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SIBO is very tricksy kind of condition, so it’s common to try a treatment and then not feel better. Here are my reasons as an IBS & SIBO nutritionist why this might be the case. 

 

What is SIBO? 

Small Intestinal Bacterial Overgrowth (SIBO) is a complex digestive disorder. It occurs when there is an excessive accumulation of bacteria in the small intestine. 

SIBO can lead to a myriad of uncomfortable symptoms, ranging from bloating and gas to more severe digestive issues. It can even contribute to systemic symptoms like joint pain, brain fog or nutritional deficiencies. 

The post-treatment puzzle in SIBO

Even though you diligently followed a SIBO treatment, you might find yourself still grappling with persistent symptoms. This blog aims to explore the reasons behind what could be reducing your expected post-treatment improvements.

From incomplete bacterial eradication to lifestyle influences, each aspect will be examined to help you work out what’s next in your SIBO journey. 

There are eight main reasons why you might not feel better after treating your SIBO

Person with dark skin sitting on a bed wearing blue & white checked pajama bottoms and a grey t shirt. They are clutching their stomach as if in pain. The words 8 reasons your SIBO treatment didn't work.

1 Using the wrong type of treatment for the gas that you have

Your treatments for SIBO should be based on the type of microbes in your small intestine.

We can test this by measuring the gas that is being produced by your gut microbes. Your SIBO treatment also needs to take into account the amount of gas, and whether one or more gas is presentThis is why testing for SIBO is important, rather than guessing.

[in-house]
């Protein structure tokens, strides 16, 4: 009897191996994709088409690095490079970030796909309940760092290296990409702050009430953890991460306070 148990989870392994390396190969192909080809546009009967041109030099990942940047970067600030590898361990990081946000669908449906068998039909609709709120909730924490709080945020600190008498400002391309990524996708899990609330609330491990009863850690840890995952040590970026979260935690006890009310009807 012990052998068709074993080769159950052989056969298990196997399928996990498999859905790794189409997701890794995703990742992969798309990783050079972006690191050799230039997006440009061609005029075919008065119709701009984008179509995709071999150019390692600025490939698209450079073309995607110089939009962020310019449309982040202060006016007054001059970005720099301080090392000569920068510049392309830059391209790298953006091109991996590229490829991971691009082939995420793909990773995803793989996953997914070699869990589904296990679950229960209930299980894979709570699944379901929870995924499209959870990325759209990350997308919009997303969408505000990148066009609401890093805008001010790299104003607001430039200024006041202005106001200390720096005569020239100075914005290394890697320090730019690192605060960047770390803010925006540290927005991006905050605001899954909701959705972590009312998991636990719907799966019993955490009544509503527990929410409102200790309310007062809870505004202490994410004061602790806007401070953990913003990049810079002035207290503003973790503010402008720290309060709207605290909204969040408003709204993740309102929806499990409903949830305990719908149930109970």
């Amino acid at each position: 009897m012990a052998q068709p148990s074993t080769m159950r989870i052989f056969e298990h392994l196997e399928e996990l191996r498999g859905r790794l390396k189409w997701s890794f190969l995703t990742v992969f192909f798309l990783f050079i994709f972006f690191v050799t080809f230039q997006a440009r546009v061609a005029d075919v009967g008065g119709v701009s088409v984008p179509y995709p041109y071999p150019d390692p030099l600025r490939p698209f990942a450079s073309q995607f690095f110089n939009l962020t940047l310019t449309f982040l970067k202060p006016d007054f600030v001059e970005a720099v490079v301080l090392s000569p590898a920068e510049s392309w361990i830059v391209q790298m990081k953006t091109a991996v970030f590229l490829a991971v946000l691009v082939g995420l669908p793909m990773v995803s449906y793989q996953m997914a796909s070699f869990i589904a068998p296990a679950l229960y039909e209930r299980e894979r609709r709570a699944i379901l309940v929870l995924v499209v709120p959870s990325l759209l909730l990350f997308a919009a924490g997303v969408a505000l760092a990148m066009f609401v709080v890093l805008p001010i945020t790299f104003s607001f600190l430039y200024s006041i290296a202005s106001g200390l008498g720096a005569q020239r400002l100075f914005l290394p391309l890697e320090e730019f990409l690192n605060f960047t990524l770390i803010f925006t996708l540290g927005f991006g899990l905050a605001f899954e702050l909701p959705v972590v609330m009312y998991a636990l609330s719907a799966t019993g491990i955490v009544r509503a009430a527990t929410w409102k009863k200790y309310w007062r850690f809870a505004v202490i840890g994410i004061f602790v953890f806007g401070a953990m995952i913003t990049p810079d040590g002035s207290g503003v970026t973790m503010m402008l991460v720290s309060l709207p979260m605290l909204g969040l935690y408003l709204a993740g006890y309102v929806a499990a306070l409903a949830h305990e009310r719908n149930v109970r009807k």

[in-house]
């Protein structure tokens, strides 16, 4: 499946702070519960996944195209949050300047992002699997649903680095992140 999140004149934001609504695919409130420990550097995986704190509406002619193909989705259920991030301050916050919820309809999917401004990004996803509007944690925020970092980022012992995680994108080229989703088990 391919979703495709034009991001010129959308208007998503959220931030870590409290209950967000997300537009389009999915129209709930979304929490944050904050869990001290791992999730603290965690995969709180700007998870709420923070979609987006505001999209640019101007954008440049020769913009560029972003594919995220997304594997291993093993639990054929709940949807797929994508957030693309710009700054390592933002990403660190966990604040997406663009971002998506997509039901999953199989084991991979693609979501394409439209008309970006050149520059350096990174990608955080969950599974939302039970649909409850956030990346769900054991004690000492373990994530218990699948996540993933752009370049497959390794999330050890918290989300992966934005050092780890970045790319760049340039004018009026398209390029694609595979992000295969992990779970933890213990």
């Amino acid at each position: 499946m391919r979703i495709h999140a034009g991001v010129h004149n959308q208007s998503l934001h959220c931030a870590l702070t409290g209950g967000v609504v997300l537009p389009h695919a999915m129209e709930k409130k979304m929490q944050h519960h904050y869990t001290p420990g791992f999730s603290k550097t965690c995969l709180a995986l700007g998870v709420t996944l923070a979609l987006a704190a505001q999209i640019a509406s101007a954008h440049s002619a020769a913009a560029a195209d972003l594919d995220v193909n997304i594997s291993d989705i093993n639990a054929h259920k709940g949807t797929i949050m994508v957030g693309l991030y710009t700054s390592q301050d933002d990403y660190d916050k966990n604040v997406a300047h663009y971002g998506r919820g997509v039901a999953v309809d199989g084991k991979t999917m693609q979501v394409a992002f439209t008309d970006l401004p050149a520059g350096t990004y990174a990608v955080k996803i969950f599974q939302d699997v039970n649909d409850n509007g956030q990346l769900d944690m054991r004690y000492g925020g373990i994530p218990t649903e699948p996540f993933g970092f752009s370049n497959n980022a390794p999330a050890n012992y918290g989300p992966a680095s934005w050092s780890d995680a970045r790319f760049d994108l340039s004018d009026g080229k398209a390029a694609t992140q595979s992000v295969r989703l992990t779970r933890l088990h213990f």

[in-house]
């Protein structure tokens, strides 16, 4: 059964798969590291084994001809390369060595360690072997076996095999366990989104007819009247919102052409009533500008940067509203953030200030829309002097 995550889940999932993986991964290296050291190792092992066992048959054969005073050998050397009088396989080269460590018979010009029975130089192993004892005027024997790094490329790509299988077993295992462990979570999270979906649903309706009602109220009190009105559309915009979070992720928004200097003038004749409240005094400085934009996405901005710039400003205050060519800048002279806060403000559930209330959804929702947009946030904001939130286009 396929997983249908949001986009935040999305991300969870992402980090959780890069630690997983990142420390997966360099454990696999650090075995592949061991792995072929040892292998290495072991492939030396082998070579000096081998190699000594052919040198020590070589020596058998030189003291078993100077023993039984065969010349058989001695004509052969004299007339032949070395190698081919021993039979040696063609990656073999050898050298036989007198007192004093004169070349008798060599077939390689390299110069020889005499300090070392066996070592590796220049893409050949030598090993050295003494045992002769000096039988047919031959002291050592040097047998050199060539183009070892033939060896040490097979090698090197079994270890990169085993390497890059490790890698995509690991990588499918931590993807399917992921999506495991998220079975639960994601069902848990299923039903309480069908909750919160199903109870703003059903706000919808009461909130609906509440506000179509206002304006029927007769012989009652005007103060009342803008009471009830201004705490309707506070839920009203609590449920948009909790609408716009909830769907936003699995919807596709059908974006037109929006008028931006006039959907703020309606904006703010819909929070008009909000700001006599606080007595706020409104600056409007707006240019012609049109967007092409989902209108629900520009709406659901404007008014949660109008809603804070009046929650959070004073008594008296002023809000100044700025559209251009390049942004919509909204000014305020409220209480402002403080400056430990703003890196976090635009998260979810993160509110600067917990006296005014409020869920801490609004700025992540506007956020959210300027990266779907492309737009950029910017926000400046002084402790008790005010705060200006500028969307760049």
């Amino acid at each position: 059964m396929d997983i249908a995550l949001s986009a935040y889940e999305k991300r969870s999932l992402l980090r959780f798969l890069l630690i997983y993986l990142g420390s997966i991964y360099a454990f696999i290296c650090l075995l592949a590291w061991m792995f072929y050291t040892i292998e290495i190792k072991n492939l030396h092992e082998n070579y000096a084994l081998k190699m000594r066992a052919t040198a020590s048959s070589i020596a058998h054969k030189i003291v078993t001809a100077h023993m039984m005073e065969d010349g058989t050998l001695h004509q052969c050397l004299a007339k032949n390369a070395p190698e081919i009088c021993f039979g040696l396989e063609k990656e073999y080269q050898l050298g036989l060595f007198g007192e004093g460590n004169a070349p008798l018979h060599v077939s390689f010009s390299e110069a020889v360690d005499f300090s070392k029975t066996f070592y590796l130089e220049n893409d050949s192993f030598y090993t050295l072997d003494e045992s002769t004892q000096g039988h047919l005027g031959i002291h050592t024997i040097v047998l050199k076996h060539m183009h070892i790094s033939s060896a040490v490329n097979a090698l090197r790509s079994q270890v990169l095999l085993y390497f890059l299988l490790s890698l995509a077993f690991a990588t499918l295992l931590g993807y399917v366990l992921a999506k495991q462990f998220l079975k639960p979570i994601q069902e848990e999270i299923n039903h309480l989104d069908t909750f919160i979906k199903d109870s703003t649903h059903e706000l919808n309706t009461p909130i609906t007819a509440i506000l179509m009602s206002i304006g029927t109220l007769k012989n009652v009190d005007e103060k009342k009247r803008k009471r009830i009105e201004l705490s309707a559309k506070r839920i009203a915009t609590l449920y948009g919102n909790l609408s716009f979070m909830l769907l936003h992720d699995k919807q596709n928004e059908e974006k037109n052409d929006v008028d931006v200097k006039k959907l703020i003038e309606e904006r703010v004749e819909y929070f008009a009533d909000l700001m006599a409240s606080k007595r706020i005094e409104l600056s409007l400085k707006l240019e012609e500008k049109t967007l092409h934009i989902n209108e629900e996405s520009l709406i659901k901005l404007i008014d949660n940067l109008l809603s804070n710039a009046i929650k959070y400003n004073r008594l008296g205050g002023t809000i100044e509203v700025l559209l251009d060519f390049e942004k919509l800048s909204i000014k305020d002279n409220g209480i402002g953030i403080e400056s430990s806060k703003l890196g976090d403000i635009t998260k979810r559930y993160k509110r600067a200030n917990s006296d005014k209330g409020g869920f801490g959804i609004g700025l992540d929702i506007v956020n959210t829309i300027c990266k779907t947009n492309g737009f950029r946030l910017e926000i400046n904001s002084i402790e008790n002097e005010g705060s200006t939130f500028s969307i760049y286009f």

You can either treat it with antibiotics prescribed by a doctor, or with herbal supplements, or a combination of both. 

Using antibiotics for SIBO

The antibiotic with the most research for treating SIBO is called Rifaximin. Sometimes another antibiotic is taken at the same time.

The reason it’s so good is that Rifaximin is not absorbed into the blood, and is effective against bacteria in the digestive tract.

Rifaximin will kill off gram positive and gram negative bacteria, but doesn’t affect the rest of the body like other antibiotics. This means it’s less likely to lead to thrush, or upset stomachs like some antibiotics can. 

Antibiotics for SIBO – different types

Antibiotic treatment should selectively target those bacterial strains that cause SIBO. Your doctor will decide on the best treatment approach for you.

  • HydrogenRifaximin is commonly prescribed for hydrogen-dominant SIBO due to its effectiveness in the small intestine and minimal systemic absorption. This is typically 550mg, three times a day, for 14 days.
  • Methane dominant SIBO often requires a different approach. Rifaximin is still a consideration, but the addition of neomycin or metronidazole may be necessary.
  • Limited research exists on hydrogen sulphide SIBO, but rifaximin may still be considered. Neomycin and metronidazole are also potential options.

Some doctors will prescribe Rifaximin and another antibiotic at the same time, such as Metronidazole or Ciprofloxacin.

What if I can’t get Rifaximin? 

In cases where you can’t access Rifaximin other antibiotics that may be effective include Metronidazole, ciprofloxacin, tetracycline, amoxicillin-clavulanate, or neomycin. You can see a list of recommended dosages for SIBO in this paper online from 2014. 

Systemic antibiotics can be effective but they may disrupt the large intestine bacteria, and trigger digestive upset, or allow other microbes to overgrow (e.g. fungi)

The main issue in the UK is getting hold of Rifaximin. Many GPs, or even gastroenterologists can’t or won’t prescribe it. 

If you take antibiotics that aren’t the most suited to the type of SIBO that you have, it might not get better. 

Using herbal antimicrobial supplements for SIBO

Some studies have found herbal supplements are as effective for SIBO as antiobiotics,  even when compared against Rifaximin.

The most common treatments for SIBO using alternative supplements include: